Good governance is critical to sustaining IGR growth in Nigeria –CEO, Discovery Cycle Professionals
As a whole IGR, as we all understand, it is just like other classifications of taxation and revenue in the country is an option that has not been properly explored in this country, because we live in an economy that is oil dependent and a rent seeking economy. So, when you have an economy that is tied to rent collection definitely, taxation and revenue will not be as developed as it ought to be.
What are these unexplored IGR potentials and how best can the government explore them?
The potentials are so many; in the first instance, at the level of state governments, that is the sub-nationals, they have incredible potentials of IGR. Although some are doubling or tripling their current collection without taking some practical steps needed to make it work even more efficiently.
There are basically three areas in taxation that governments globally must have to adopt, in order to get it right. It is a global benchmark that everywhere you go, it is like that, and once you get it right, you are done. And where are these important areas? They are assessment, collection and accountability. These are the three frameworks that enable a people to build any efficient tax system or administration upon. Once you perfect the areas of assessment and collection, and accounting for the process, then you would have an efficient tax system. However, to achieve this, one would have to look at four other areas; that means; for the three areas to be perfected, there must consideration for four critical intervention areas.
In Nigeria, I think we have gotten it right, because at the federal level; we have the Federal Inland Revenue Service (FIRS), and at the state level, which is the sub-national governments, there are states boards of internal revenue. And these states boards of internal revenues are established by personal income tax Act (PITA); they are the ones that designate the various states internal revenue boards as tax authorities across all the thirty-six states. However, the only abnormality we have is the Federal Capital Territory (FCT). In the FCT, there is no designated tax authority; why, because the Personal Income Tax Act, which designated various tax authorities in the country did not make provision for the Territory. By the virtue of the law establishing the Abuja as the nation’s capital, FCT is not considered as a state; so it does not have same status with that of a state in the country to qualify it to have a designated tax authority.
As it is today, Personal Income tax of residents of the Territory are been collected by FIRS But there other taxes that ordinarily if FCT her own designated Revenue authority would have boosted her IGR base. Of course Abuja has huge potentials when it comes to IGR but because there is no designated revenue authority that would have complimented or even completely substitute what FIRS is doing, these potentials are not adequately explored. Also, you would find that at the FCT the collection system is not as organized as what you would find across the states, no thanks to her inability to have an independent tax authority like the states do.
Lastly, there is the need for technological infrastructure sufficient enough to drive the tax system in place. Apart from this, with the technology in place, it makes tax compliance very easy as it is friendly. As a taxpayer, of what sense does it make for me to spend say N500.00 transport fare to enable me go and pay one thousand Naira tax to government? It doesn’t make sense. So there should be a way or window that makes it easy for people to pay their taxes as friendly as possible. Notwithstanding, with the right mechanism in place, I have confidence that IGR potentials at the sub-national governments would be adequately explored. So, there is the possibility of state governments doubling or even tripling their current IGR growth.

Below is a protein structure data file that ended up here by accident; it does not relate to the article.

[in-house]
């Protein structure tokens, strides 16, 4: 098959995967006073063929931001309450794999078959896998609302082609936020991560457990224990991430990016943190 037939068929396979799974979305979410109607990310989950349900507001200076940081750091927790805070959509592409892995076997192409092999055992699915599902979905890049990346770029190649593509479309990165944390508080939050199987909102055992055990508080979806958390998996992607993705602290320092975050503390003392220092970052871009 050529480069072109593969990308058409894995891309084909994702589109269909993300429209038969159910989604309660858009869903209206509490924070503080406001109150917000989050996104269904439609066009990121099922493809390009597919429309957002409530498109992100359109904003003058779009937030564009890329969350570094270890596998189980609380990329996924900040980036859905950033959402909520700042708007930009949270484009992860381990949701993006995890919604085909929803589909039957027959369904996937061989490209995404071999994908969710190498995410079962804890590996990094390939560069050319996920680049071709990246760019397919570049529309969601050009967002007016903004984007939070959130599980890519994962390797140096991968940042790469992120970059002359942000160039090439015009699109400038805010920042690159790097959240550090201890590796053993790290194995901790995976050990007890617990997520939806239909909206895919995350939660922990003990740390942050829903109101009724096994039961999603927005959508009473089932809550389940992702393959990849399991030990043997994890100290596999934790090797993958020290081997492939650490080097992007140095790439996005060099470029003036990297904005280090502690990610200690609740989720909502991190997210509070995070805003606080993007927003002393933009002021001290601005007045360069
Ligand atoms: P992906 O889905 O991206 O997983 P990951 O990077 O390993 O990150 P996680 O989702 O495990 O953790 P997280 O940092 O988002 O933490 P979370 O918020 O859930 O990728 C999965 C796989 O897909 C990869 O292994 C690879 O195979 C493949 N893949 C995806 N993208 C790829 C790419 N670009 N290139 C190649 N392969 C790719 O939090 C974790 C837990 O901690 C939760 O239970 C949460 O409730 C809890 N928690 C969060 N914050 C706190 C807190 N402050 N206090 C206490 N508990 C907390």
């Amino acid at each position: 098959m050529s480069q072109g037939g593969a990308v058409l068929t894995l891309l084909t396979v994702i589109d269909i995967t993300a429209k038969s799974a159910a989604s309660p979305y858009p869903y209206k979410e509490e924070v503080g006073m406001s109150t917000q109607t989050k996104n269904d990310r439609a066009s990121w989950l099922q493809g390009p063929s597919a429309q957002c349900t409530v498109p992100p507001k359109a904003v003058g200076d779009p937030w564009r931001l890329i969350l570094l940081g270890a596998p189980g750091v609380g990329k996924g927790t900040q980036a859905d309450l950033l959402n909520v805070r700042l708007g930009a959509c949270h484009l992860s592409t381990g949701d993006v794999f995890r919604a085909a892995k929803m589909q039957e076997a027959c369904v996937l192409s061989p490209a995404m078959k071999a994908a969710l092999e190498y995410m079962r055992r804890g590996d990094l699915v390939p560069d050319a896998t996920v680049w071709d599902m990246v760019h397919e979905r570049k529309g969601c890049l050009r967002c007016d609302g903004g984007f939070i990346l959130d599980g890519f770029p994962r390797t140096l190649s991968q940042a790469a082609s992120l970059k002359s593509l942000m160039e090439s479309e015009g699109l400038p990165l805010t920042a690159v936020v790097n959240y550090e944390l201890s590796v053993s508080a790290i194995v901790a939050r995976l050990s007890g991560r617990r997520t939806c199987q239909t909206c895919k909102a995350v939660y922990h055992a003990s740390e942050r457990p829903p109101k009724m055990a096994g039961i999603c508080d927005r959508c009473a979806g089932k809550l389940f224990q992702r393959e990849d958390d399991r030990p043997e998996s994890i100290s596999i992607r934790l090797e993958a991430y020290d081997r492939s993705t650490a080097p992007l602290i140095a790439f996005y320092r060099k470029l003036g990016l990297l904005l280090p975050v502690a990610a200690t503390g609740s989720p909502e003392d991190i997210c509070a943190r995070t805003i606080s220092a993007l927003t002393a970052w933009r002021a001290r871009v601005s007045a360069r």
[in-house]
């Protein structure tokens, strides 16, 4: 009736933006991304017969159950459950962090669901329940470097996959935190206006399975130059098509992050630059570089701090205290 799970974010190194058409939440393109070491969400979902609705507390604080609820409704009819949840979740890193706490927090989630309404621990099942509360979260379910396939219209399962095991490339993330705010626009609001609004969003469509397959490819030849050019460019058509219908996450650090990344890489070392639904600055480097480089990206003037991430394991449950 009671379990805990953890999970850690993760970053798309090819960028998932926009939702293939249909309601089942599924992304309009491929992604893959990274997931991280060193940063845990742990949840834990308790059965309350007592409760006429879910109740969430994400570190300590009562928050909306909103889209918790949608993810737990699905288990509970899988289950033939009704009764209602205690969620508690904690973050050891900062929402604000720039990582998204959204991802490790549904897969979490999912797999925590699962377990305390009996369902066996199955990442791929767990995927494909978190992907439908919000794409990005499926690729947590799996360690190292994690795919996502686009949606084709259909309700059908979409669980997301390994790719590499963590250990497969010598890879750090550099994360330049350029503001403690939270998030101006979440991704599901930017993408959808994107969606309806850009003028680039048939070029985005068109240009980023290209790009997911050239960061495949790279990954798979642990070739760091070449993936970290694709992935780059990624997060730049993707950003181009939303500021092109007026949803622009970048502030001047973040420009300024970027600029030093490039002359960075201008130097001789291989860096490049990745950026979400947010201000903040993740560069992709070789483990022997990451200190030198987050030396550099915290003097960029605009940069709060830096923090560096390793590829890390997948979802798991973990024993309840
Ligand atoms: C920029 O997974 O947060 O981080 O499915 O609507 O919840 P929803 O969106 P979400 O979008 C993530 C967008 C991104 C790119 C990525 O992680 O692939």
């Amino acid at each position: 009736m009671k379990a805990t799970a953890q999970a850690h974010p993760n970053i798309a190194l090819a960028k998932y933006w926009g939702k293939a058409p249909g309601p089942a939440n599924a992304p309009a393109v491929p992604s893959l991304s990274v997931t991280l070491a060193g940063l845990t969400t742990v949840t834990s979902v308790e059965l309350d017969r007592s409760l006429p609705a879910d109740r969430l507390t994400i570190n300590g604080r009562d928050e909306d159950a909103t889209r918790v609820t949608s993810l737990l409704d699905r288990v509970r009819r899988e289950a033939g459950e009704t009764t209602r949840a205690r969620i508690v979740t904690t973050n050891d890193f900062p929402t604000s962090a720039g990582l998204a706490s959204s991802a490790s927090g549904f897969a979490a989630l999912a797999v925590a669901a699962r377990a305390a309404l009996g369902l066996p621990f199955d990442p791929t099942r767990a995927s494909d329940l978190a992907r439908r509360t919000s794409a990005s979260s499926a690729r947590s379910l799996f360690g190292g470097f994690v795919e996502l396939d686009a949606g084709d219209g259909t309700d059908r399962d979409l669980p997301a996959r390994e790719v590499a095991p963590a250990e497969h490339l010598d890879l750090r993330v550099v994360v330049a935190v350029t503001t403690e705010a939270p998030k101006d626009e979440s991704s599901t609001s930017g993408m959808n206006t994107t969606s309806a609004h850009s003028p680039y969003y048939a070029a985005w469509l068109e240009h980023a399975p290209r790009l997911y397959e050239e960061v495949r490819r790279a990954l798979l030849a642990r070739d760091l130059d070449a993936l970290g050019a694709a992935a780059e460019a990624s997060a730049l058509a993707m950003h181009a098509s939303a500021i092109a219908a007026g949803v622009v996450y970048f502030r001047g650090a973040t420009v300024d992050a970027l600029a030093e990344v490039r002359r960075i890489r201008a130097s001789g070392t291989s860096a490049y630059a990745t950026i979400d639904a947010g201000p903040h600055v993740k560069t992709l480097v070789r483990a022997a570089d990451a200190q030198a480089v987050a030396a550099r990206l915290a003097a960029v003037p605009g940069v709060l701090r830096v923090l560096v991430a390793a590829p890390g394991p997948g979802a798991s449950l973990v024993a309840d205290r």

As a consultant and adviser on IGR to the NGF, what have you done and intend doing to water down the need to harness the huge IGR potentials in the 36 states by their governments?
In 2009, we had the first ever IGR conference, where we brought all the governors to participate. The idea at that time is that there was a global recession; there was dwindling fortunes of the total revenue collection, as a result revenue base reduced drastically. But as a consultant to the governors’ forum, I was asked to organize the conference, and we were able to successfully hold that conference and came up with a clear path of what the states should go and initiate and implement. It was designed for state by state on how their IGR base can be enhanced.
And the good news about it is that a lot of governors adopted the plan and went ahead to start implementing them in the various domains.
Also, we have a peer review system, where we had opportunity to go round the whole 36 states of the federation. And going round all the 36 states gave us the opportunity to talk one on one with the their various revenue departments, during which we were able to advise them on best practice and then, what they can learn from their neighbours; because they don’t need to go to America and or the United Kingdom (UK) or any developed country so as to learn from them.
As a state, you don’t struggle with IGR issues, what you should is just go to Lagos, and they would show you how were able to develop theirs, so that you can easily replicate same in your state. Because the governor is the number citizen in a state and the chief executive officer of the state; but we now added another title to them, as the number one tax person in the state.